Posted 05/04/12 9:15 PM ET by Jason Goepfert
/ Dumb Money Confidence
Futures traders upped their exposure to stocks
significantly in the past week. "Smart money" hedgers, who take the
opposite position, obviously then increased their shorts in the
S&P 500 and
Dow in particular. An all-index composite of hedger activity shows the
larget net short position since 2008.More
2 It's been
tough for the market to recover from a poor reaction to a jobs report.
When the S&P 500 lost more than -1% on those days, over the next 2 days it
rebounded only 39% of the time (11 out of 28) and sported an average return of
The market looked OK on a short-term time frame as
long as the S&P could hold above 1390, but a move below there raises risk quite
a bit. The only mitigating factor is a jump in very short-term pessimism,
which often leads to a bounce. If the S&P had stayed above 1390, the risk
level would be significantly lower, but losing that important area makes the
sentiment extreme less reliable. If we have another bad day on Monday and
a move towards support around 1350, then risk of a further short-term decline
should lessen significantly.
Bottom Line (Last changed 5/02)
We don't have many extremes at the moment, and recent studies have been
either mixed or inclusive. One troubling sign is that
sentiment has been souring as stocks have risen, and the S&P has broken up
after a consolidation around its 50-day average.
More often than not, the first breakout is a "fake" move. The uptrend
in the S&P 500 is still fully intact, though, so risk doesn't appear to be too
high unless it drops below 1390 initially, and 1350 in particular.
Today's Studies & Updates
A Troubling Jump In
Smart Money Shorts
Commercial hedgers in the futures market
are those large traders who use the futures to hedge their day-to-day
business activities. Speculators, both large and small, are the
ones on the other side of their trades.
In the week through Tuesday, those "smart
money" hedgers increased their net short position in the S&P 500, Nasdaq
100, DJIA and Russell 2000 by a large margin. They are now net
short to the largest degree since the late fall of 2008.
This data doesn't have a perfect record,
but historically the market has done much better when hedgers are at the
higher end of their net long position than when they are very net short.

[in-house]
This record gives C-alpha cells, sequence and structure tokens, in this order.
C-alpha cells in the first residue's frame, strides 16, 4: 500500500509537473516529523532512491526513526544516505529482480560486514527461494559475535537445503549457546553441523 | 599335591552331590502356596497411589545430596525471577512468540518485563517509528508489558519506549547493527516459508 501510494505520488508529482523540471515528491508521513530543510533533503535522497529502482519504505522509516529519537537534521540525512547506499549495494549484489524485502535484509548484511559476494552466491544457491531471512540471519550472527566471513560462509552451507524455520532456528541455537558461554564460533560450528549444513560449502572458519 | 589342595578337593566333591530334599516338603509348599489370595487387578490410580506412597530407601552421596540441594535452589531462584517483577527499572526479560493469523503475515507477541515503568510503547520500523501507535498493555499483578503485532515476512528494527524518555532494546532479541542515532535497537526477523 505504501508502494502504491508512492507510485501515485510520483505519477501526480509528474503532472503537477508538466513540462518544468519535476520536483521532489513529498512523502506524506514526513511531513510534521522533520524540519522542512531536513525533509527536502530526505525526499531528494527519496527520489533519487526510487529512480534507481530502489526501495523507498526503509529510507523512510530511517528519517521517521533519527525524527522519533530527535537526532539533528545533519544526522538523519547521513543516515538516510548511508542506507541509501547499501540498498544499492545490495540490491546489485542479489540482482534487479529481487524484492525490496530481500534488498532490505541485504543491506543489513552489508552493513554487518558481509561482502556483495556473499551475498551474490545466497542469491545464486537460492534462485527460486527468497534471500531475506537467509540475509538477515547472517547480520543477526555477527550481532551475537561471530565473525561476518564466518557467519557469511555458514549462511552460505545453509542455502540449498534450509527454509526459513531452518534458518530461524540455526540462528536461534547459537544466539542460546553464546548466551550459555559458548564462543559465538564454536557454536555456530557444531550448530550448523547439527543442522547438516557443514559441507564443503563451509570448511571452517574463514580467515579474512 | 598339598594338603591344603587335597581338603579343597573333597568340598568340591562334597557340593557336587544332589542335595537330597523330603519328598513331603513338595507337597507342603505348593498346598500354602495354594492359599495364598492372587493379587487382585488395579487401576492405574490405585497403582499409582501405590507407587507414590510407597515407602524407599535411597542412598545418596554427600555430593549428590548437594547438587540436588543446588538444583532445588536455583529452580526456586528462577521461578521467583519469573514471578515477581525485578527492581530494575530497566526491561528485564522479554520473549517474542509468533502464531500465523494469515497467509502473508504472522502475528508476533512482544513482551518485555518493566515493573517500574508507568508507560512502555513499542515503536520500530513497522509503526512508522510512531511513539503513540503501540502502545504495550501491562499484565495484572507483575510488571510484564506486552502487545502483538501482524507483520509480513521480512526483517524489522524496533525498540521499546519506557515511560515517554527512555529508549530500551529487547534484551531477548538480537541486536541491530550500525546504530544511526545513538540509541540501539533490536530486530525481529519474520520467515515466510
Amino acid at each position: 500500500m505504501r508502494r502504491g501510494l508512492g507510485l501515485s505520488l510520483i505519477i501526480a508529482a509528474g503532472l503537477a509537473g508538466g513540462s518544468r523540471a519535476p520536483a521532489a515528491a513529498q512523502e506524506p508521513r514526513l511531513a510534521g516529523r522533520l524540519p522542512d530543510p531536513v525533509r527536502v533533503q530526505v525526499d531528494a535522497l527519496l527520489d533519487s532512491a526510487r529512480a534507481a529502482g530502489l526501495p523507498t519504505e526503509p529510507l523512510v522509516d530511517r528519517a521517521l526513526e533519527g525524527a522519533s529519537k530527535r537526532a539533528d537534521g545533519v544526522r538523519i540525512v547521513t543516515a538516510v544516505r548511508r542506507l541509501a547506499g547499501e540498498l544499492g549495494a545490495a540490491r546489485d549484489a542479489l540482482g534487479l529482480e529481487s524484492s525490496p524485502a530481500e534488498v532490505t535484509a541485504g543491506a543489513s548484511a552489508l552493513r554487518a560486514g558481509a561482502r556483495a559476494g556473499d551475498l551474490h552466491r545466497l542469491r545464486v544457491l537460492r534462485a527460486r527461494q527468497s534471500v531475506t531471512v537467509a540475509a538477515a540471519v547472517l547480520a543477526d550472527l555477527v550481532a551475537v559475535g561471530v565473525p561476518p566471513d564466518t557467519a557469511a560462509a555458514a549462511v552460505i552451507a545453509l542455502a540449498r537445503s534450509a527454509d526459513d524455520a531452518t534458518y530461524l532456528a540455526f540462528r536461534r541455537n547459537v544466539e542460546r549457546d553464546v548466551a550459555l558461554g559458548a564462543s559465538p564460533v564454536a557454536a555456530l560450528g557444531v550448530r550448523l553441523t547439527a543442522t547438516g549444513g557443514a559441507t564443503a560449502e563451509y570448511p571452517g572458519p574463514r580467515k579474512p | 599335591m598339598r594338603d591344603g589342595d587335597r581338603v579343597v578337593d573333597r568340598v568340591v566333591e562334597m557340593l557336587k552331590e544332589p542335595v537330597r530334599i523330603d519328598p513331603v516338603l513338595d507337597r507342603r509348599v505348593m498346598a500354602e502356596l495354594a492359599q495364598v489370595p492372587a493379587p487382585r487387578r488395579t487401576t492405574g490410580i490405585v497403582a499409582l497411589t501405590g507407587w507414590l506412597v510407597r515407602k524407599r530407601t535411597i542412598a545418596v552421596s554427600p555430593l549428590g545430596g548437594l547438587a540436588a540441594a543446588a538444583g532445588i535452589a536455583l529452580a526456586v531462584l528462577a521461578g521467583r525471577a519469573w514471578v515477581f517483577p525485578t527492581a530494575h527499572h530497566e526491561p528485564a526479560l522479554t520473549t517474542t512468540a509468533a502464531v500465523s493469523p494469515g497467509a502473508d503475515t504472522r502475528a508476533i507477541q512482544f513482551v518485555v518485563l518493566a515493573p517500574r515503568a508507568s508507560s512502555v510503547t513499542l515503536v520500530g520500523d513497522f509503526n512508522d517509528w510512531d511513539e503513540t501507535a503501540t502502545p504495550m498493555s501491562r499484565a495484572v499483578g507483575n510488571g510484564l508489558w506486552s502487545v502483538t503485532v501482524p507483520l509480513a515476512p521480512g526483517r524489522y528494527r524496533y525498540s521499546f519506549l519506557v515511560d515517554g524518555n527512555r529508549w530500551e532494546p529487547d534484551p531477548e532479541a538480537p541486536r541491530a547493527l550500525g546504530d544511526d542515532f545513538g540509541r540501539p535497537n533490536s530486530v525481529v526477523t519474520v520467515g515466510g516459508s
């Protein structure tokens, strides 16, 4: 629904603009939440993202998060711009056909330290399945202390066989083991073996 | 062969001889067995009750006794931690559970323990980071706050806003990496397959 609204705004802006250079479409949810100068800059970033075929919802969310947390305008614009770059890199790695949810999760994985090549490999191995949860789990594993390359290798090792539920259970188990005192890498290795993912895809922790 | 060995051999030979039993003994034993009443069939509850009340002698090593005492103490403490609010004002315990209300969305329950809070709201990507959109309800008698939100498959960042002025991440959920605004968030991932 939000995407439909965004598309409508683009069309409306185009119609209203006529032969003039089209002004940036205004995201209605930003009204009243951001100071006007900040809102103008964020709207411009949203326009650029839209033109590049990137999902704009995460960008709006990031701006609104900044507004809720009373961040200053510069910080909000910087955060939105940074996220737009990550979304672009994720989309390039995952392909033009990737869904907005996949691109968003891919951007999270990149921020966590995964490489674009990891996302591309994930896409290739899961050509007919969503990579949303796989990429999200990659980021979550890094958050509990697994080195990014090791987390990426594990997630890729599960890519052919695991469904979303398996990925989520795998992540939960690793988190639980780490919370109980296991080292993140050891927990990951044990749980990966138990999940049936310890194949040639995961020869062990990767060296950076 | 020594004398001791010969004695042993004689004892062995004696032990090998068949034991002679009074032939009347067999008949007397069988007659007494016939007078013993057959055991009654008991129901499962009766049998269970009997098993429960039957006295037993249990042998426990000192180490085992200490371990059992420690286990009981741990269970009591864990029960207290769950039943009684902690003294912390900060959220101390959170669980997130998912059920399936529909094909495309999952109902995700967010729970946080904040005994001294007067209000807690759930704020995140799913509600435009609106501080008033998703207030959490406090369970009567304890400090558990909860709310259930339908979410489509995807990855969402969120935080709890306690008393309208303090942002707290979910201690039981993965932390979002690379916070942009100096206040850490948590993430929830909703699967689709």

We can see that last fall as the market
corrected, hedgers quickly and massively built up long positions, then
gradually sold those down as the market rallied. That's what they
almost always do. They hadn't made much of a move in the past
couple of months...until this week. That's not a positive sign for
Prior to the last year, we saw the percentage of
bearish (for the market) indicators reach 40% several times. In the past
year, it hasn't gotten much higher than 30%, each time coinciding with a period
when equities were about to flatten out for 1-3 weeks. We saw that again
on March 20th as that percentage reached 29% and stocks have consequently backed
off a bit.
Other than the Gold Bugs, the broad sectors aren't
showing much in terms of extreme sentiment. A couple have dipped into
overbought or oversold territory briefly over the past few weeks, but not for
more than a few days as the market oscillates. Looking at traders in the
Rydex family of mutual funds, there has been a jump in interest in
Biotechnology, which hasn't ended well
Data Brief for more background on the Sentiment Scores
The recent rebound in Natural Gas has led to a
sharp uptick in optimism from all-time lows in
Public Opinion. We've seen this story before, with the rallies lasting
another few weeks, then petering out once sentiment gets even modestly too
optimistic. Orange Juice, on the other hand, is seeing the 2nd-lowest
opinion readings since 2003. We're also seeing a quick reduction in bullish
sentiment in some of the medals, especially
speculator positions in Coffee remain near all-time lows.
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